Detection of autoimmunity by pharmaceuticals.

Methods (San Diego, Calif.)

PubMedID: 17161307

Pieters R. Detection of autoimmunity by pharmaceuticals. Methods. 2007;41(1):112-7.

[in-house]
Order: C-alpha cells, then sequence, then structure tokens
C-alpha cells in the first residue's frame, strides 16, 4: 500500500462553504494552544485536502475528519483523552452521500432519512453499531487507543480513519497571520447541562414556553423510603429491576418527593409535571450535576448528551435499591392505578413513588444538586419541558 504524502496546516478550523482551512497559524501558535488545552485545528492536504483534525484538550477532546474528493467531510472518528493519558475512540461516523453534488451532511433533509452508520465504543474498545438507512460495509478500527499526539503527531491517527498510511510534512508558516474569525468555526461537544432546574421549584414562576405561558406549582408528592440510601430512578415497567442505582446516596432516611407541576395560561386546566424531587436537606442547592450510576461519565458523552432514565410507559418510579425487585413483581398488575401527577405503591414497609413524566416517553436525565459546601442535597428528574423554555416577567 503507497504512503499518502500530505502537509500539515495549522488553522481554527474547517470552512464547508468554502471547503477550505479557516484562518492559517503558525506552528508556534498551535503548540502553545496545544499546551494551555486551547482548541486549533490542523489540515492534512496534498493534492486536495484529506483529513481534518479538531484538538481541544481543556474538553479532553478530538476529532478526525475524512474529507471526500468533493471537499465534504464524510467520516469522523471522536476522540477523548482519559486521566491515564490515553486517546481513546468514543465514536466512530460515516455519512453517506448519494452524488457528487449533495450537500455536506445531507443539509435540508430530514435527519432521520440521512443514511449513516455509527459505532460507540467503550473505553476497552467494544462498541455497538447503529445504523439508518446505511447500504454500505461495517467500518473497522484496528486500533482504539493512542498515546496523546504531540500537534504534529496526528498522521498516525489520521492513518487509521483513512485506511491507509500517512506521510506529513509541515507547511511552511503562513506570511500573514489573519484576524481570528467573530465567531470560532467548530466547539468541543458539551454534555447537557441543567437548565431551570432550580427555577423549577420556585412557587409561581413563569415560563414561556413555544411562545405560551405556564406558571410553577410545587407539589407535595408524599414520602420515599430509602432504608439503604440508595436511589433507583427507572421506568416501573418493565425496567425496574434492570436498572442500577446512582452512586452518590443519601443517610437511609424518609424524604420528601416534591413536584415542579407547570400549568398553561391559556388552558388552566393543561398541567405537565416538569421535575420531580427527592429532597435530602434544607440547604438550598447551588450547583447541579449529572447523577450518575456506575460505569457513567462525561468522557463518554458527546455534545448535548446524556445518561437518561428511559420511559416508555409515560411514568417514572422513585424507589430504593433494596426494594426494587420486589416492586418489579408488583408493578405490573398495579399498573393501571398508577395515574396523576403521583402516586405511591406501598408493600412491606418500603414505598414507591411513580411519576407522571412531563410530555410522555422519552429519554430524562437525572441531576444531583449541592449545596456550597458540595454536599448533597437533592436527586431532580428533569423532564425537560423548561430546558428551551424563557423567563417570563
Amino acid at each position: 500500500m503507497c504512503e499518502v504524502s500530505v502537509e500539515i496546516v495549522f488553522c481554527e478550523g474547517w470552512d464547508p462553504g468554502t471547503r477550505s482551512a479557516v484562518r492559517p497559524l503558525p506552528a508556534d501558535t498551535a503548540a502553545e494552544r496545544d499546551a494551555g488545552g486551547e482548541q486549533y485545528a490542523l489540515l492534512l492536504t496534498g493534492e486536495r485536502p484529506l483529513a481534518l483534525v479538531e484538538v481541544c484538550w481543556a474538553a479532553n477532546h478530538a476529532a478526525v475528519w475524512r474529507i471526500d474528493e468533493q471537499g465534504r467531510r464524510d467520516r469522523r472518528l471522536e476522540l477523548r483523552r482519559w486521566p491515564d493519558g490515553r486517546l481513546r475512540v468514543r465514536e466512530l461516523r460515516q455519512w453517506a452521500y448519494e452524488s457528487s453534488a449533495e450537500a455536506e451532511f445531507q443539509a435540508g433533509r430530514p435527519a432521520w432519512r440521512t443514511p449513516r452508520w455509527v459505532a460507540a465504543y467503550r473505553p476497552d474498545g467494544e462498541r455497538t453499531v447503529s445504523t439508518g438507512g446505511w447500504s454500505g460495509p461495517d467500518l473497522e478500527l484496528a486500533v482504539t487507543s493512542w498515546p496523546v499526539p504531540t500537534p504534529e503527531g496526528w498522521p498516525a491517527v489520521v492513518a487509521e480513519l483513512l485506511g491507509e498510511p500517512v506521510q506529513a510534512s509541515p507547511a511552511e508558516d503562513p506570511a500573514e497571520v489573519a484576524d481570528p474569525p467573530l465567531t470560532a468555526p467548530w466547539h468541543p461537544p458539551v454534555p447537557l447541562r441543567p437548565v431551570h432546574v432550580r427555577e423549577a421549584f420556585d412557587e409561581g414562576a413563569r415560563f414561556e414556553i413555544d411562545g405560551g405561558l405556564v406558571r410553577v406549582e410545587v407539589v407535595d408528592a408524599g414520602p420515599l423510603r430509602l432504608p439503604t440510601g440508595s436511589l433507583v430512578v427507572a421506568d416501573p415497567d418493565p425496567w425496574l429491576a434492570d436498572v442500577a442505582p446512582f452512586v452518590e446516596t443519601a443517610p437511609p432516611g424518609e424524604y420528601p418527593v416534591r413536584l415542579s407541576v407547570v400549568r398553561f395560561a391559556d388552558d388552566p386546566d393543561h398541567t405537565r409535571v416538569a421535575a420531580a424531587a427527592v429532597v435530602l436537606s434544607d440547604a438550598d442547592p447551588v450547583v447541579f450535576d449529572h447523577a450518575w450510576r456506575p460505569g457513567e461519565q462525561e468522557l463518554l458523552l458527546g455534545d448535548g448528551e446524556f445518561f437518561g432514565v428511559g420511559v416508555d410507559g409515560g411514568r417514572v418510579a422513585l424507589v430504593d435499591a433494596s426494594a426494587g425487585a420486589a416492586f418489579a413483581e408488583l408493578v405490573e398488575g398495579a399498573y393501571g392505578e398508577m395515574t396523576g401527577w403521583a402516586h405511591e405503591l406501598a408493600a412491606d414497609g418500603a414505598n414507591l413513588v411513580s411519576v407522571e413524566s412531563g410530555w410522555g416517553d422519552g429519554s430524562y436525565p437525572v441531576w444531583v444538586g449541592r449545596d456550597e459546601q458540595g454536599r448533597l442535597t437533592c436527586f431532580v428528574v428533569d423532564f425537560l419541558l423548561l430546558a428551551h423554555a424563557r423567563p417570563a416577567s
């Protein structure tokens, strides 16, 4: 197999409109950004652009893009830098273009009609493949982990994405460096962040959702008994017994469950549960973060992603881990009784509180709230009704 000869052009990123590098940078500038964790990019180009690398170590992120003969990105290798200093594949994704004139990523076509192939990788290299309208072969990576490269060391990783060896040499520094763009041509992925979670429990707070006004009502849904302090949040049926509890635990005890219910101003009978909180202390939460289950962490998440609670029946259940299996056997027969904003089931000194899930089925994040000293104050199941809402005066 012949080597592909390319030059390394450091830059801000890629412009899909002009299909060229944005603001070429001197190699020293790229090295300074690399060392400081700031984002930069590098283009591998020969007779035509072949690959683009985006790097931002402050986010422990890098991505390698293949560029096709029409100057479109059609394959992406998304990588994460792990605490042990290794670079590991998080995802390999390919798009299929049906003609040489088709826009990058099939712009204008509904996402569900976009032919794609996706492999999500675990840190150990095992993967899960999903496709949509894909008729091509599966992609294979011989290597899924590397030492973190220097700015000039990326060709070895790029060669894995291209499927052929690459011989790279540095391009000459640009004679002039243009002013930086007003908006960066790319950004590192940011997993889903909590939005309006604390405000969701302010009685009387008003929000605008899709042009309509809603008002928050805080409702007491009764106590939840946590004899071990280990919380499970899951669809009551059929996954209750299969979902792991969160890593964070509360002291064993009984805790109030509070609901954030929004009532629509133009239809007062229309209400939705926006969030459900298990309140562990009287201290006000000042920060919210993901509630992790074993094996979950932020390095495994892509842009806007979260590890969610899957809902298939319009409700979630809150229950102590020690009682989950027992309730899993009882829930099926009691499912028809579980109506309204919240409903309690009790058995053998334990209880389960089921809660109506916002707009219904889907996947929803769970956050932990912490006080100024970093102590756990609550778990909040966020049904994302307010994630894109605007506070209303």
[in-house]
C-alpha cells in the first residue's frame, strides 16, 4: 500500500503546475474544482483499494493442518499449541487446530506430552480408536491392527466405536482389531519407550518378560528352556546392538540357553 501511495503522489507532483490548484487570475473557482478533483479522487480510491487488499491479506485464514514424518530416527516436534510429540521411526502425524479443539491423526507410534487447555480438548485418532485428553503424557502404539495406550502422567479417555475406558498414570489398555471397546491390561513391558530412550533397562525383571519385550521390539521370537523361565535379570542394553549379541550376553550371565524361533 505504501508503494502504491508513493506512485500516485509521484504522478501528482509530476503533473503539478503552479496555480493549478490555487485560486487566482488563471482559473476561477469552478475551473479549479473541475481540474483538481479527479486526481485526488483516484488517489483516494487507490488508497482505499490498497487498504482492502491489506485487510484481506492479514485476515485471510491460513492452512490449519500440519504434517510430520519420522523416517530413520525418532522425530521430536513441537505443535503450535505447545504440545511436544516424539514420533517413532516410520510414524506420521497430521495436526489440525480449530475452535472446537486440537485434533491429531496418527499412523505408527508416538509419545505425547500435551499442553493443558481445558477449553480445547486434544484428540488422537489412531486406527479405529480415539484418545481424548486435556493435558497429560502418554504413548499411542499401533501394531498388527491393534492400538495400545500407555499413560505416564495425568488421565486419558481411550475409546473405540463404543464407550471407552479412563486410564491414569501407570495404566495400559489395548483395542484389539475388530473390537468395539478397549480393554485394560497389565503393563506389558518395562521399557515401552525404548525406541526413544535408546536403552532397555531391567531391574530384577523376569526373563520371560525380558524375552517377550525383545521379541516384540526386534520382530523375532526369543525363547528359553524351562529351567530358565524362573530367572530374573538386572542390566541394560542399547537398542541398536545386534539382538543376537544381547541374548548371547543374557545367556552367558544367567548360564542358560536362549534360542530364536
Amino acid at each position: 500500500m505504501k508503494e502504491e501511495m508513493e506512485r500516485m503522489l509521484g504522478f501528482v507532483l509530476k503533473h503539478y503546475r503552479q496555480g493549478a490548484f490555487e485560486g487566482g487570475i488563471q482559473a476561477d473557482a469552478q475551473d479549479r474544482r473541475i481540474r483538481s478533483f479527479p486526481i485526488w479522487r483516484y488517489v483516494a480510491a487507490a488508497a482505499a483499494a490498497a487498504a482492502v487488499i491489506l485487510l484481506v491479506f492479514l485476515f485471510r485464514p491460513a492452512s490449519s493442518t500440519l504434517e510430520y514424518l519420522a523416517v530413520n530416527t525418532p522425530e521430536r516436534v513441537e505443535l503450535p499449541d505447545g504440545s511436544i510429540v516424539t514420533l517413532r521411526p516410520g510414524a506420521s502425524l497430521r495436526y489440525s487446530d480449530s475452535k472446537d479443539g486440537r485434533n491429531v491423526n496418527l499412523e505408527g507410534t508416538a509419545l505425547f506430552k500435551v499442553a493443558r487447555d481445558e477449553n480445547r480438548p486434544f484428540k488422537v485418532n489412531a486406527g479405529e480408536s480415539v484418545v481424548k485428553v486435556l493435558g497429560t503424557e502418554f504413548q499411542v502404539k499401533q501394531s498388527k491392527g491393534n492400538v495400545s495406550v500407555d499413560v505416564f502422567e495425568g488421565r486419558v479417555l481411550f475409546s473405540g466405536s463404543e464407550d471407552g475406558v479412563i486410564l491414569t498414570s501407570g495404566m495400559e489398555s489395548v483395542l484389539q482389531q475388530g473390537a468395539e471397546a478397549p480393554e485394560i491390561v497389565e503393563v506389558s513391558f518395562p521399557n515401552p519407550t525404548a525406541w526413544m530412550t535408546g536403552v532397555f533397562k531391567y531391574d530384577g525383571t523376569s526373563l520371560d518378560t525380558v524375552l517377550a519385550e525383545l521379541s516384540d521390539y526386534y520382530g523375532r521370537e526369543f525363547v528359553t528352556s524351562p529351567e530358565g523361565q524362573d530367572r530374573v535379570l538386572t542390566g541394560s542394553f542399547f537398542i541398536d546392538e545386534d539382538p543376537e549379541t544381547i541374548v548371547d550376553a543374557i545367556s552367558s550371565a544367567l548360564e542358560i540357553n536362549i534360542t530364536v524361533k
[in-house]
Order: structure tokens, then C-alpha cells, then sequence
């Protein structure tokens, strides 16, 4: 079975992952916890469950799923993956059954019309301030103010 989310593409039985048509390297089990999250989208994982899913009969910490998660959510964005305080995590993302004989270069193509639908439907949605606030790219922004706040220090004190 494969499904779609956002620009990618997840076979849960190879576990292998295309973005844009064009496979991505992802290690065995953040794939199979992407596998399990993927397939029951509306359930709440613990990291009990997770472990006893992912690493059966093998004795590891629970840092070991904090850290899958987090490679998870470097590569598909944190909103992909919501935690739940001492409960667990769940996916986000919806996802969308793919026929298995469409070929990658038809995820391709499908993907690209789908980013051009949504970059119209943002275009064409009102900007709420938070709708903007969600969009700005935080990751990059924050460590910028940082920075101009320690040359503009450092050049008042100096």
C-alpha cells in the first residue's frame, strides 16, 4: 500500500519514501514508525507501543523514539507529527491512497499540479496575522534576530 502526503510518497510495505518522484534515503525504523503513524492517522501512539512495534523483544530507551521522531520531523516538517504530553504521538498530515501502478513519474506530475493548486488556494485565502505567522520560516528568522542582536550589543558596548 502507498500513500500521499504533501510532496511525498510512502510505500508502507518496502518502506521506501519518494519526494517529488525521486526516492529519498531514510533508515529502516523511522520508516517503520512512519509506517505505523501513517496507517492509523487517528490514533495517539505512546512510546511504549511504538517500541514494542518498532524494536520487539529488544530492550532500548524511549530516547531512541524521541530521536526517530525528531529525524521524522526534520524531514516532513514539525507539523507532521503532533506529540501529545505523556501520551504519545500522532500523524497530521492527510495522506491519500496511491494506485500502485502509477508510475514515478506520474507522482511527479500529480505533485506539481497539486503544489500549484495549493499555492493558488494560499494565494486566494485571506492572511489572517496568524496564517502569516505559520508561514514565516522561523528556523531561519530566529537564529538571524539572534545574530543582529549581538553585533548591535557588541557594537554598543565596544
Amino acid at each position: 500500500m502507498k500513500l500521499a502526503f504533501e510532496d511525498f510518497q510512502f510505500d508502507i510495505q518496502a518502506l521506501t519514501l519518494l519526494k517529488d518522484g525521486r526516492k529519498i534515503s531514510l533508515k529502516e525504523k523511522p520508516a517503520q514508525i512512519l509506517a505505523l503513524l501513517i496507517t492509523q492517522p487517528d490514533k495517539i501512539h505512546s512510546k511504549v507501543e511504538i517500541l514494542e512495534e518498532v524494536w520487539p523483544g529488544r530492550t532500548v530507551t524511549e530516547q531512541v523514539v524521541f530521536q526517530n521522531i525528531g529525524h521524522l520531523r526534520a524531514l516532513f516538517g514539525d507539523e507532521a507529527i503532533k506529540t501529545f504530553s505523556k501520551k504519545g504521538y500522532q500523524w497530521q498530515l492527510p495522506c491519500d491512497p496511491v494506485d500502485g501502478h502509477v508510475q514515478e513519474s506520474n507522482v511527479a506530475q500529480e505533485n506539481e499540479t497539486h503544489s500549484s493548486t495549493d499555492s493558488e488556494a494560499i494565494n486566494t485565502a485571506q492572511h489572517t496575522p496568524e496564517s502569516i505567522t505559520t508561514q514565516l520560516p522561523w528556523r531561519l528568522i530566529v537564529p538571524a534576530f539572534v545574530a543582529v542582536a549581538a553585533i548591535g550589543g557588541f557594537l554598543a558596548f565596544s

Despite the important health and economic impact of autoimmunogenicity or allergenicity by pharmaceuticals models to detect such adverse effects are not available yet. The most important reason for this is the related complex interplay of multiple factors, for which reason these adverse effects are also referred to as idiosyncratic in nature. Moreover, clinical effects are quite diverse, and involve both organ-specific and systemic effects, including a diversity of skin diseases. Because of its complexity on the one hand and the fundamental knowledge on certain particular mechanistic effects it may be more relevant to design a rationalistic toolbox of test models from which a predictive strategy can be composed. Since one mechanistic aspect centers around T cell sensitization a straightforward lymph node assay such as the reporter antigen-popliteal lymph node assay (RA-PLNA) would fit in such a toolbox. This RA-PLNA holds a strong promise to distinguish sensitizing and/or neoantigen-forming capacity of low molecular weight pharmaceuticals. In addition, from the pharmacokinetic point of view a rationalistic toolbox should also contain oral exposure models with immunological read out parameters in normal or in genetically predisposed animal strains. This review focuses on these two categories of candidate test methods, PLNA and oral exposure models, and proposes to use these in tandem in order to predict the hazard of induction of allergy or autoimmune phenomena by new pharmaceutical candidates.